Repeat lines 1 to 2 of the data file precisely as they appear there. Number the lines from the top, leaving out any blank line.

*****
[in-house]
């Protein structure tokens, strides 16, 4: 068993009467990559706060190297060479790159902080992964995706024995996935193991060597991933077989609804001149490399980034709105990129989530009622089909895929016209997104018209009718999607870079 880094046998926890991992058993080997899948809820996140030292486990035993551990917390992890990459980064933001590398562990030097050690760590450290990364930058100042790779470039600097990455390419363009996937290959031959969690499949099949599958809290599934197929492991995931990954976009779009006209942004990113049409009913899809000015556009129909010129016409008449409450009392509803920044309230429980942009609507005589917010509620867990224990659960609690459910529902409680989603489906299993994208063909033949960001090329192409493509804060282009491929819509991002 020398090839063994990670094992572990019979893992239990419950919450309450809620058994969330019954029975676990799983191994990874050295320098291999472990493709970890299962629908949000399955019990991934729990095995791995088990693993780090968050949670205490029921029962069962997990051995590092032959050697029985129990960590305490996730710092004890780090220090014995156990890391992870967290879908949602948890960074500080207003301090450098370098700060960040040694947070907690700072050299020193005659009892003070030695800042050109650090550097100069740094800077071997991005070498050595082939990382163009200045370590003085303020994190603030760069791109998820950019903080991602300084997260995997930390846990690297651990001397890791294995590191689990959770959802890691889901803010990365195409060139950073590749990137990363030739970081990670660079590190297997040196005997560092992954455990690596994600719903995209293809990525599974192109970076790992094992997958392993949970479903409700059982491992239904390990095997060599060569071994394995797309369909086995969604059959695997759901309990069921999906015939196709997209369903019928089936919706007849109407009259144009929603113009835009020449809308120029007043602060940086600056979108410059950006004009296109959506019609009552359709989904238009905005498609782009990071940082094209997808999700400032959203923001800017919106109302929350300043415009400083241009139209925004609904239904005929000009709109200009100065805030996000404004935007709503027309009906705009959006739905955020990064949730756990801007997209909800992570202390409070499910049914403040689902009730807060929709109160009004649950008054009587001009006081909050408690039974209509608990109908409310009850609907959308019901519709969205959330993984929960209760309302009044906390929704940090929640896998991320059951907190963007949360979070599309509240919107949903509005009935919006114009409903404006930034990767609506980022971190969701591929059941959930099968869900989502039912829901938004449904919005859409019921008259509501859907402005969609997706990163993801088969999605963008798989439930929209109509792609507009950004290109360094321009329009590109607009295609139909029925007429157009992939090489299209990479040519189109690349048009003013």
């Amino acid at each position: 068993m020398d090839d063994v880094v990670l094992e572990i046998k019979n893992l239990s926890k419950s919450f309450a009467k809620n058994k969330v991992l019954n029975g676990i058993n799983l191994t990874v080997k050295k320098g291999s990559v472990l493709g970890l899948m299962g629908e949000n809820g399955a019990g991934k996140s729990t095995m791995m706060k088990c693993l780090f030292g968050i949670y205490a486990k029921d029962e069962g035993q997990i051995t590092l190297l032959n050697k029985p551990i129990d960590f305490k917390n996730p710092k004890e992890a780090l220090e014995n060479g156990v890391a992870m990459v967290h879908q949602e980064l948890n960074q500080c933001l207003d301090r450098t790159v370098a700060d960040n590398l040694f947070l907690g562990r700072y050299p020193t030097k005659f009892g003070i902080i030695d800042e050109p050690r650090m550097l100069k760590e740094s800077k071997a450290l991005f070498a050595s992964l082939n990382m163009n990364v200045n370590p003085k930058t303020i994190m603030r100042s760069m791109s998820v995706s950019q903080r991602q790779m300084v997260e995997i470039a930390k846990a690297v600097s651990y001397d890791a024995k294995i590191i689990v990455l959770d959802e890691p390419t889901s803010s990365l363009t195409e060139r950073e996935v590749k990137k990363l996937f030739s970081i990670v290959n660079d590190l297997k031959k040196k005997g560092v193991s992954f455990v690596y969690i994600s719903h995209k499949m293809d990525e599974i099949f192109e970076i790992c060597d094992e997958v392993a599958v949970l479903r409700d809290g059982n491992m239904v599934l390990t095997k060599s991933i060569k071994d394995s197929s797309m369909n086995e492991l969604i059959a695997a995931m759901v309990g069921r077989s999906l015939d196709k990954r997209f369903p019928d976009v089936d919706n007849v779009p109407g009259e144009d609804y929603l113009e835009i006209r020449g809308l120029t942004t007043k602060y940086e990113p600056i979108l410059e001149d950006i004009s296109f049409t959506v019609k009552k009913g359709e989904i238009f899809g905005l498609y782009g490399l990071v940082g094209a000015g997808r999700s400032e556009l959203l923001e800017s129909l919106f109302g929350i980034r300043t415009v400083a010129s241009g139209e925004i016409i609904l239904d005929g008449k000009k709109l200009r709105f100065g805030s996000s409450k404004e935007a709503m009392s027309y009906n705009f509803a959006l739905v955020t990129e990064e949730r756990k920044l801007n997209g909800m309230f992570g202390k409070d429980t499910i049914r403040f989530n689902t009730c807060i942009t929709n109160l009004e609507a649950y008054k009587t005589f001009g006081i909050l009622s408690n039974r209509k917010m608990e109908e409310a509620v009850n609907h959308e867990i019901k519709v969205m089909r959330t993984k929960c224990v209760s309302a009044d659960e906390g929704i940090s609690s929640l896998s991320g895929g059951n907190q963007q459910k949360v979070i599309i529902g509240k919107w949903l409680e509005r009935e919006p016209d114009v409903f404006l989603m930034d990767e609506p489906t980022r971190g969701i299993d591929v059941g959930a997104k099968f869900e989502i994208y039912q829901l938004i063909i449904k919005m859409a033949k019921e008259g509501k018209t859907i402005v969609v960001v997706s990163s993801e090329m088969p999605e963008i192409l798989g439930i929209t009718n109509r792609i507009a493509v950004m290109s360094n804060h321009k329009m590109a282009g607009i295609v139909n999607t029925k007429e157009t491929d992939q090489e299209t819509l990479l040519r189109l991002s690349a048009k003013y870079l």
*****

[in-house]
């Protein structure tokens, strides 16, 4: 068993009467990559706060190297060479790159902080992964995706024995996935193991060597991933077989609804001149490399980034709105990129989530009622089909895929016209997104018209009718999607870079 880094046998926890991992058993080997899948809820996140030292486990035993551990917390992890990459980064933001590398562990030097050690760590450290990364930058100042790779470039600097990455390419363009996937290959031959969690499949099949599958809290599934197929492991995931990954976009779009006209942004990113049409009913899809000015556009129909010129016409008449409450009392509803920044309230429980942009609507005589917010509620867990224990659960609690459910529902409680989603489906299993994208063909033949960001090329192409493509804060282009491929819509991002 020398090839063994990670094992572990019979893992239990419950919450309450809620058994969330019954029975676990799983191994990874050295320098291999472990493709970890299962629908949000399955019990991934729990095995791995088990693993780090968050949670205490029921029962069962997990051995590092032959050697029985129990960590305490996730710092004890780090220090014995156990890391992870967290879908949602948890960074500080207003301090450098370098700060960040040694947070907690700072050299020193005659009892003070030695800042050109650090550097100069740094800077071997991005070498050595082939990382163009200045370590003085303020994190603030760069791109998820950019903080991602300084997260995997930390846990690297651990001397890791294995590191689990959770959802890691889901803010990365195409060139950073590749990137990363030739970081990670660079590190297997040196005997560092992954455990690596994600719903995209293809990525599974192109970076790992094992997958392993949970479903409700059982491992239904390990095997060599060569071994394995797309369909086995969604059959695997759901309990069921999906015939196709997209369903019928089936919706007849109407009259144009929603113009835009020449809308120029007043602060940086600056979108410059950006004009296109959506019609009552359709989904238009905005498609782009990071940082094209997808999700400032959203923001800017919106109302929350300043415009400083241009139209925004609904239904005929000009709109200009100065805030996000404004935007709503027309009906705009959006739905955020990064949730756990801007997209909800992570202390409070499910049914403040689902009730807060929709109160009004649950008054009587001009006081909050408690039974209509608990109908409310009850609907959308019901519709969205959330993984929960209760309302009044906390929704940090929640896998991320059951907190963007949360979070599309509240919107949903509005009935919006114009409903404006930034990767609506980022971190969701591929059941959930099968869900989502039912829901938004449904919005859409019921008259509501859907402005969609997706990163993801088969999605963008798989439930929209109509792609507009950004290109360094321009329009590109607009295609139909029925007429157009992939090489299209990479040519189109690349048009003013």